GSMA and UN World Food Programme accelerate the use of mobile financial services for humanitarian assistance
"As humanitarian crises become more frequent, complex and protracted, the need to devise services that are scalable, replicable and efficient for humanitarian organisations has become crucial,” said John Giusti, Chief Regulatory Officer, GSMA. “With over one billion mobile money accounts worldwide, the use of digital technology – specifically mobile money services – can provide the foundation for rapidly scaling cash transfers to safely and effectively deploy desperately-needed resources. Moreover, in compliance with COVID-19 guidelines, mobile-based cash transfers can deliver support, while adhering to social distancing advice”.
"I am delighted that five years into our relationship, the GSMA is expanding its work with WFP and the Emergency Telecommunications Cluster (ETC), which we lead. This will scale up mobile money use for humanitarian assistance through WFP’s cash-based transfer and beneficiary services management platform, SCOPE. It will have an enduring impact on all those facing food insecurity," said Enrica Porcari, WFP CIO and Director of Technology, and Chair of the ETC.
As well as being fast and efficient, digital assistance offers better security, tracking, transparency and, therefore, accountability. It also boosts financial inclusion by offering vulnerable people access to a range of digital financial services and more flexible choices about how to spend their assistance, which can, in turn, boost local businesses.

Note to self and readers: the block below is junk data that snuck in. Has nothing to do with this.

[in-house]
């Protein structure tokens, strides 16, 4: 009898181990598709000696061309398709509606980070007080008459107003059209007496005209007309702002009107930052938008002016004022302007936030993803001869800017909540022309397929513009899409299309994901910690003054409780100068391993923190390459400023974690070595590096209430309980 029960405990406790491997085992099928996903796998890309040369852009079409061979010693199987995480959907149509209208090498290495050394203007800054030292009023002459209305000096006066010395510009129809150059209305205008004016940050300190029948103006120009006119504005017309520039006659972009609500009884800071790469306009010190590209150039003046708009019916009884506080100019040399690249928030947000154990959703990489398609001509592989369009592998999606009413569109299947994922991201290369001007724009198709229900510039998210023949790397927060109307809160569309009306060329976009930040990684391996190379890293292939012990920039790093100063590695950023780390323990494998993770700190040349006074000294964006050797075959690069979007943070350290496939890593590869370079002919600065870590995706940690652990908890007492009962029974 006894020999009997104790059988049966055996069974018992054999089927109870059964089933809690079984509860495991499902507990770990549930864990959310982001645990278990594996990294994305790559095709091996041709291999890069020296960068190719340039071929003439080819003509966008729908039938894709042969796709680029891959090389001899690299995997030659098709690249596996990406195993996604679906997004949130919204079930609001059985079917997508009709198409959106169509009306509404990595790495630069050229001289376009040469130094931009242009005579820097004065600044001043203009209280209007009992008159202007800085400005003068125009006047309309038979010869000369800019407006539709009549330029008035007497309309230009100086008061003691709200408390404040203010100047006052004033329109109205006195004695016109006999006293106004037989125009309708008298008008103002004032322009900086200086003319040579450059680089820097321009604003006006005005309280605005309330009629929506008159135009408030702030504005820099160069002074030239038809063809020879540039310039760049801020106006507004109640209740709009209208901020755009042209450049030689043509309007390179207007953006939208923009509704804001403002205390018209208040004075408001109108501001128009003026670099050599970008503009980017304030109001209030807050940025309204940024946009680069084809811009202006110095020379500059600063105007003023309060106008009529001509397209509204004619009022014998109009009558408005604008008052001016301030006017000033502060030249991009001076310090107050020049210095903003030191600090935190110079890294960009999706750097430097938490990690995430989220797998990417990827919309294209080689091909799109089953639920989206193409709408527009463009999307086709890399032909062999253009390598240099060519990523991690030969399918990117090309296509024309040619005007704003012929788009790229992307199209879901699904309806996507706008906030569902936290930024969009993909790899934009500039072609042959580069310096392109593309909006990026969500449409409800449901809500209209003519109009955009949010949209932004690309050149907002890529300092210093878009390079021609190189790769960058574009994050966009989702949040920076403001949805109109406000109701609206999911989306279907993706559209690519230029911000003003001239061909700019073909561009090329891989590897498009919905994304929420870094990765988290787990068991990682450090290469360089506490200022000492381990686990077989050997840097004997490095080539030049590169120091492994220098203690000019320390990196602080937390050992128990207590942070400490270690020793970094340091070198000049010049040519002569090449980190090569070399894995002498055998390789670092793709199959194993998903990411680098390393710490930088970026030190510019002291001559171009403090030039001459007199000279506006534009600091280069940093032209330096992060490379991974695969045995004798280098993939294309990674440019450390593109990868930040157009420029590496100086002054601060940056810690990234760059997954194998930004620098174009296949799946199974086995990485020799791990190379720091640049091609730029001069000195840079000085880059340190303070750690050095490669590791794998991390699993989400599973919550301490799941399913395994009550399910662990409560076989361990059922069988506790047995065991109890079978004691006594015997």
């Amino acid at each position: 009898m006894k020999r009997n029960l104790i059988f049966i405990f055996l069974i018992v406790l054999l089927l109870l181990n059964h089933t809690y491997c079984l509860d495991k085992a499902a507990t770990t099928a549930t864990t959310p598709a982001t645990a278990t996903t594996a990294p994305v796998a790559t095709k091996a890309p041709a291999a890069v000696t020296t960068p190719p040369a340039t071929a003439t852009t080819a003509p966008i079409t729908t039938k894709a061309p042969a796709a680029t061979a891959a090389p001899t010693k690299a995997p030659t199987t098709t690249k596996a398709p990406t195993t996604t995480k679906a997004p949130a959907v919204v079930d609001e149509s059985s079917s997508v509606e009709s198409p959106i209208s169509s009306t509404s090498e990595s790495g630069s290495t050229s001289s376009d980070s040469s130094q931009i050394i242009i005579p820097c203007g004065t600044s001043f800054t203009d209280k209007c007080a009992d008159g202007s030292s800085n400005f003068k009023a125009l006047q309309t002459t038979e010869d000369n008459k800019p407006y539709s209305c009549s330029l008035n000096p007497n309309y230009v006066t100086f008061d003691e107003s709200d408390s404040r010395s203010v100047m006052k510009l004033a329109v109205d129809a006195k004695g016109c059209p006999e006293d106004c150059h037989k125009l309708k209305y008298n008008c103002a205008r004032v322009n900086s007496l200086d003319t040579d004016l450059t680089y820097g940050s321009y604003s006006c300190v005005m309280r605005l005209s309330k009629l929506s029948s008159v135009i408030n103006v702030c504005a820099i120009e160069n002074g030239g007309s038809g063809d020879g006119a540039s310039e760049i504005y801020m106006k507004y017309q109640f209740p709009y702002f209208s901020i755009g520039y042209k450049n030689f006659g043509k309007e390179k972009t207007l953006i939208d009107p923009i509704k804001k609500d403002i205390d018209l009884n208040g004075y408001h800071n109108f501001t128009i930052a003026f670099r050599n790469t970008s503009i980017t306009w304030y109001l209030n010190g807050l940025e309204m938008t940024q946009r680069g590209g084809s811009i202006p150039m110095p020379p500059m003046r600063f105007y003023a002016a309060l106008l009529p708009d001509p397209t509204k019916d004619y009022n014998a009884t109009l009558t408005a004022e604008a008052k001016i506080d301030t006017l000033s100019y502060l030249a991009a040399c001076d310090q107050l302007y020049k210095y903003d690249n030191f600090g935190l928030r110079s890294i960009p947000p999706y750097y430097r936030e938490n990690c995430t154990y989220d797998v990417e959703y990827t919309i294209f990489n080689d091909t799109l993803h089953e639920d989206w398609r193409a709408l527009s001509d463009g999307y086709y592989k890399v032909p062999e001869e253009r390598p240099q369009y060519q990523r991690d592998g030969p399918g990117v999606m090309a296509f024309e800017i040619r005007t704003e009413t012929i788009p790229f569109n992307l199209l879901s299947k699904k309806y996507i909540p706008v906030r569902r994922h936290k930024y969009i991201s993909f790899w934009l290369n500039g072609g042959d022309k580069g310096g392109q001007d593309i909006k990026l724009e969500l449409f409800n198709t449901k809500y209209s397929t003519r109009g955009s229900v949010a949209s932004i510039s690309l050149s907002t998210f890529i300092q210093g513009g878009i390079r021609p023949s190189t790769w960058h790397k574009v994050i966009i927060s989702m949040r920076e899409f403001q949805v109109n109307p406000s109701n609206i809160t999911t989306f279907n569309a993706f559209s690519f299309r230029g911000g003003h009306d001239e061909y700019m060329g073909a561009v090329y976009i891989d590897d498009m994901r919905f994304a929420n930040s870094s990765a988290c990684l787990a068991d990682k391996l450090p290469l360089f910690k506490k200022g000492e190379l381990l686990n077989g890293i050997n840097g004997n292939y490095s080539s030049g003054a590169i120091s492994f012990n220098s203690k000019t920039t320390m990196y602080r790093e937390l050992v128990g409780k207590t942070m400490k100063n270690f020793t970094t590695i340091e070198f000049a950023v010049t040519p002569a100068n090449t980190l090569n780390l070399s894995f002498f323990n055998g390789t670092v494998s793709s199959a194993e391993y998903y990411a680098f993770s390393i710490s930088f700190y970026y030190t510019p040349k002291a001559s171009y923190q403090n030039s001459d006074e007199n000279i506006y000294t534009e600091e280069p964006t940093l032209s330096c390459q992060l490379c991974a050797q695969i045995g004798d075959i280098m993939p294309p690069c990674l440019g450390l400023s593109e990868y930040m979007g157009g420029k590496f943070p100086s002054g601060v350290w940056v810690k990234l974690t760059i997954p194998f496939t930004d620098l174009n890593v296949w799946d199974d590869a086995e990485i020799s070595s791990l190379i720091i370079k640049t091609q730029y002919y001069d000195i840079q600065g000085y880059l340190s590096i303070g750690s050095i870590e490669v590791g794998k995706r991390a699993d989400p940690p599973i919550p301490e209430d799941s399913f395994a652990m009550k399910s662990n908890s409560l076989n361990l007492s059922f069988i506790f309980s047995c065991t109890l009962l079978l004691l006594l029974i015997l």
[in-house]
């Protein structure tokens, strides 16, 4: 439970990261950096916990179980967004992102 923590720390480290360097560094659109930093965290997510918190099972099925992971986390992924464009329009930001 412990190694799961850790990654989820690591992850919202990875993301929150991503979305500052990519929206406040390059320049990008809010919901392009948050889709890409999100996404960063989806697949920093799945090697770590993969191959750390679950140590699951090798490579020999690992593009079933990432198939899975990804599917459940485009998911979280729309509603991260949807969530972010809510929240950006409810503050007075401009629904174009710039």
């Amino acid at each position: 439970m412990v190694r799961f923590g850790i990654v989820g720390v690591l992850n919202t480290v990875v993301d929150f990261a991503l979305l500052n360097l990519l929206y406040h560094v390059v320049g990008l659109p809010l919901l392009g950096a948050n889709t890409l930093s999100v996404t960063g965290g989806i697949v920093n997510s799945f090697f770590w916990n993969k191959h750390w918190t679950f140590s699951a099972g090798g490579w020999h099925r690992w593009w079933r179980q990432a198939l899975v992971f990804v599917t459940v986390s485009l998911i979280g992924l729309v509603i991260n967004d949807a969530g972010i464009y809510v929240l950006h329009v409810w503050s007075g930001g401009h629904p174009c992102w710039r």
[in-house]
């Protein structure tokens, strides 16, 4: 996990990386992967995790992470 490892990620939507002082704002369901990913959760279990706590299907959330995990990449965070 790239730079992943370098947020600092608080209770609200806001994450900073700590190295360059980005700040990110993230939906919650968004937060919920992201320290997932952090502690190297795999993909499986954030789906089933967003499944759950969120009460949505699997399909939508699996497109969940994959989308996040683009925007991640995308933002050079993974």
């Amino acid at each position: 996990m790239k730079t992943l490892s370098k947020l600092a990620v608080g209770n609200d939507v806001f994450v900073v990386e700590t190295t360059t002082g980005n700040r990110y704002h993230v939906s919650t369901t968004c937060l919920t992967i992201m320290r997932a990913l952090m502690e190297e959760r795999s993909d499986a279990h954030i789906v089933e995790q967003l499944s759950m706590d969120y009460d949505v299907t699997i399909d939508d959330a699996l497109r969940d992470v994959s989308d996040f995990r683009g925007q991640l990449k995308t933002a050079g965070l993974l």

In 2020, the partnership aims to use mobile technology to deliver impactful assistance by working with regulatory authorities and local mobile network operators in key countries. With continued support from UK DFID, the partners will focus on improving the efficiency and effectiveness of the digital cash transfer process, starting in Nigeria and expanding to other countries.
The GSMA will support WFP to access mobile money industry initiatives. First, the GSMA Mobile Money Certification initiative, which ensures a provider’s ability to deliver safe, secure and reliable services while protecting the rights of consumers. The Certification will enable WFP to fast-track due diligence on mobile money providers for the disbursement of cash-based assistance digitally to those affected by crises. Second, the Mobile Money API, a GSMA-led industry initiative, which provides a harmonised specification to access mobile money services across multiple providers and markets, making it simple and secure to integrate for assistance seamlessly.
WFP and the GSMA believe that digital inclusion, digital identity and integrated payment frameworks are critical to the success of any cash transfer initiative via mobile money services and of any response infrastructure established by Governments, humanitarian organisations and the private sector. Allowing large organisations to collaborate using services that meet global standards, also allows them to deliver swift and secure assistance to the growing number of people affected by conflict, climate change, natural disasters and health crises.
Giusti added, "The GSMA and WFP call on other humanitarian organisations to consider the use of mobile technology in their strategies. Well tested mobile services, such as mobile money, allow for the safe delivery of support, particularly in fragile environments."